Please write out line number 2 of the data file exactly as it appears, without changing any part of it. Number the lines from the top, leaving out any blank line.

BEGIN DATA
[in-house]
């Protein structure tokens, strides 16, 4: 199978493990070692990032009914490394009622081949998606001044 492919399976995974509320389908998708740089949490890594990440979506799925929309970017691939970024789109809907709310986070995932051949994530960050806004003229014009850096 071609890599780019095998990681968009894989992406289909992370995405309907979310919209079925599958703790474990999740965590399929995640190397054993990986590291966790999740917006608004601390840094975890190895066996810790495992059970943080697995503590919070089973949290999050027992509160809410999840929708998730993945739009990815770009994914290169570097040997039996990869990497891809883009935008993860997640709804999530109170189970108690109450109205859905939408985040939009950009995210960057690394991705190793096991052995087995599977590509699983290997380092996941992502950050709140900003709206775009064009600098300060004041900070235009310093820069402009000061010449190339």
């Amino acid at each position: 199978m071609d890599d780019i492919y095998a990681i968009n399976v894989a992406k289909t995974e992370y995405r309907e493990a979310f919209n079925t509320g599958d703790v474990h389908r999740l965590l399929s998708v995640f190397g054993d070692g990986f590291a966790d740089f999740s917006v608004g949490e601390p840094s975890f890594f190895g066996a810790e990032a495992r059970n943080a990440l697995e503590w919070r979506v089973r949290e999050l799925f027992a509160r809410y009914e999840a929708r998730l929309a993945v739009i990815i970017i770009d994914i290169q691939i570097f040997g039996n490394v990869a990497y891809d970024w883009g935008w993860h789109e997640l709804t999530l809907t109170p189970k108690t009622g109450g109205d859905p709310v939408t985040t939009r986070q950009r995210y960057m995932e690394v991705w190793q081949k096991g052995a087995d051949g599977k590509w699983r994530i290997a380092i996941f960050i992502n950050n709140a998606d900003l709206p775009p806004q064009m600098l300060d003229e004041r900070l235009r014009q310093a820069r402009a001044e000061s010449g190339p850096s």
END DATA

């Protein structure tokens, strides 16, 4: 199978493990070692990032009914490394009622081949998606001044 492919399976995974509320389908998708740089949490890594990440979506799925929309970017691939970024789109809907709310986070995932051949994530960050806004003229014009850096 071609890599780019095998990681968009894989992406289909992370995405309907979310919209079925599958703790474990999740965590399929995640190397054993990986590291966790999740917006608004601390840094975890190895066996810790495992059970943080697995503590919070089973949290999050027992509160809410999840929708998730993945739009990815770009994914290169570097040997039996990869990497891809883009935008993860997640709804999530109170189970108690109450109205859905939408985040939009950009995210960057690394991705190793096991052995087995599977590509699983290997380092996941992502950050709140900003709206775009064009600098300060004041900070235009310093820069402009000061010449190339």